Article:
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Key Warns Against Trying To Make Money From Maori Flag

Contributor:
Fuseworks Media
Fuseworks Media

Wellington, Feb 4 NZPA - Prime Minister John Key says it would be "utterly wrong" for MP Hone Harawira's family to make money by copyrighting the Tino Rangatiratanga flag -- although he doesn't believe that was what they have been trying to do.

It has been reported that the Maori Party MP's wife, Hilda, intended copyrighting the flag with its only living designer, Linda Munn, and making money from royalties.

Mr Harawira said last night he had withdrawn from the process and told the families of the flag's designers to appoint lawyers to set up a trust to receive royalties.

The flag has been given official status for Waitangi Day, when it will fly at Mr Key's official residence in Wellington, the Auckland Harbour Bridge and government buildings.

"Any measures to copyright it for the benefit of the Harawiras would be wrong, and my understanding is that they are not trying to do that," Mr Key told reporters today.

"Actually, the legal advice I have is you can't copyright the flag the way they wanted anyway."

Mr Harawira was involved in the hui process that chose the Tino Rangatiratanga flag from a range of Maori flags and Mr Key said politicians had to be very careful about conflict of interest and a perception that they were feathering their own nests.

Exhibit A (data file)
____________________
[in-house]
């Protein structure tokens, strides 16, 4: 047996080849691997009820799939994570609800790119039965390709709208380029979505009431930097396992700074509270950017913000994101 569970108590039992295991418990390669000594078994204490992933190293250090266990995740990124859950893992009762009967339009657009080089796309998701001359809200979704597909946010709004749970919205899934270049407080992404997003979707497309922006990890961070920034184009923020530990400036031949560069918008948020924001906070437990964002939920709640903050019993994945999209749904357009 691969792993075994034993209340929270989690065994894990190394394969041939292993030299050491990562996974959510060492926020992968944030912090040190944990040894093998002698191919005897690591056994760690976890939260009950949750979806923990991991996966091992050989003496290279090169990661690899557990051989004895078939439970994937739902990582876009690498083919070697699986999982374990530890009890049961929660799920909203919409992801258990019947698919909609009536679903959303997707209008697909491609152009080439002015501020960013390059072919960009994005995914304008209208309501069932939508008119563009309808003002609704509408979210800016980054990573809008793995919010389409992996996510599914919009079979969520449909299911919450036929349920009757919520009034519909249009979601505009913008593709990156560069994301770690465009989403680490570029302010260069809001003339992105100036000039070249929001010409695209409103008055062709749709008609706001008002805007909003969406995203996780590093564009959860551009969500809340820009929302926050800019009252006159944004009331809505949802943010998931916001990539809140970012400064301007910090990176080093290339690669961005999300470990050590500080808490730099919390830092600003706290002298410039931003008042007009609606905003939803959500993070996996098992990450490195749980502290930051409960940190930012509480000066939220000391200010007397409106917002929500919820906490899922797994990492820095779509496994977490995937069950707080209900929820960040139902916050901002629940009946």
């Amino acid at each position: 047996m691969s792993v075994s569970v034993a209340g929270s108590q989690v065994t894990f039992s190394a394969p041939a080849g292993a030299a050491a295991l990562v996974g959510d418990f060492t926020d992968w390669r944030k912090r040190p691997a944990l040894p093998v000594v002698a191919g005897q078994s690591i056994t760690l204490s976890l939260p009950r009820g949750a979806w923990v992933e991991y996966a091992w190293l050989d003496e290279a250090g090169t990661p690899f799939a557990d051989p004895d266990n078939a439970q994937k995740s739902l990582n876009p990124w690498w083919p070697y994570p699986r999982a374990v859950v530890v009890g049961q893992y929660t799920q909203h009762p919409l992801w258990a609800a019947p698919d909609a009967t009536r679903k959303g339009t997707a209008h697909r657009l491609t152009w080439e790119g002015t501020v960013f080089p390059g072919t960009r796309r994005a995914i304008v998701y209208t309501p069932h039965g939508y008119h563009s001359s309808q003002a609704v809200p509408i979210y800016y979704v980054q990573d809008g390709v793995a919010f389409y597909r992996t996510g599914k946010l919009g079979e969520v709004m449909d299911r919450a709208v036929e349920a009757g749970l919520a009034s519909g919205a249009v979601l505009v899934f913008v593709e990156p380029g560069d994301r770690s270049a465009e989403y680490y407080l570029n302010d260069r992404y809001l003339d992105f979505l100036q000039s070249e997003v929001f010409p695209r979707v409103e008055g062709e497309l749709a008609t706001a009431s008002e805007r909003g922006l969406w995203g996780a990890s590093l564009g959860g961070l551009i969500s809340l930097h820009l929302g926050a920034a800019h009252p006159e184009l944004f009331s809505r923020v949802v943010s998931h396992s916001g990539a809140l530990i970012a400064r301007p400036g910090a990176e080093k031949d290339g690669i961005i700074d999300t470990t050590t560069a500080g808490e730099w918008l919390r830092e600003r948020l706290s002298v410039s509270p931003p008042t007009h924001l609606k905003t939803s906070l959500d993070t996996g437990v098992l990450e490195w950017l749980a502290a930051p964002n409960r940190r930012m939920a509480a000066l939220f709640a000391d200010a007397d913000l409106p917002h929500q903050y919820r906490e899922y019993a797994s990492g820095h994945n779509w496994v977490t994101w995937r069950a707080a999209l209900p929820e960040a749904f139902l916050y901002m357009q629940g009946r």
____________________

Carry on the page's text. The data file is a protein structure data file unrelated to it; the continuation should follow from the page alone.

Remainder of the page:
"New Zealanders have absolutely no appetite for that, and rightly so."

Ms Munn said today the Harawira family was not trying to cash in on the flag by copyrighting it.

She said Mr Harawira and his wife were advising her on the copyrighting process and would not get any money from it.

"I find the whole money making thing quite dirty and they would never ask for anything," she told Tauranga website sunlive.co.nz

"I'm stepping up and taking ownership. I was worried it would be taken away...it's to protect it and keep it in New Zealand. We have found a lot of our designs from here have been taken away overseas."

Ms Munn said she expected the copyright process would be completed within a year and revenue would go into a trust.

About eight trustees would be appointed and she would personally ensure the trust's accounts were transparent.

Ms Munn designed the flag with Jan Dobson and Hiraina Marsden about 30 years ago. She is the only surviving member of the trio.

Ms Munn said she and her family, along with the families of the other two designers, would received some of the flag's profits.

The trust would help establish community initiatives such as scholarships, a marae-based art school and programmes for teaching Maori and New Zealand culture.

"This is the dream we've always had. I will make sure this vision for the community is seen through," she said.

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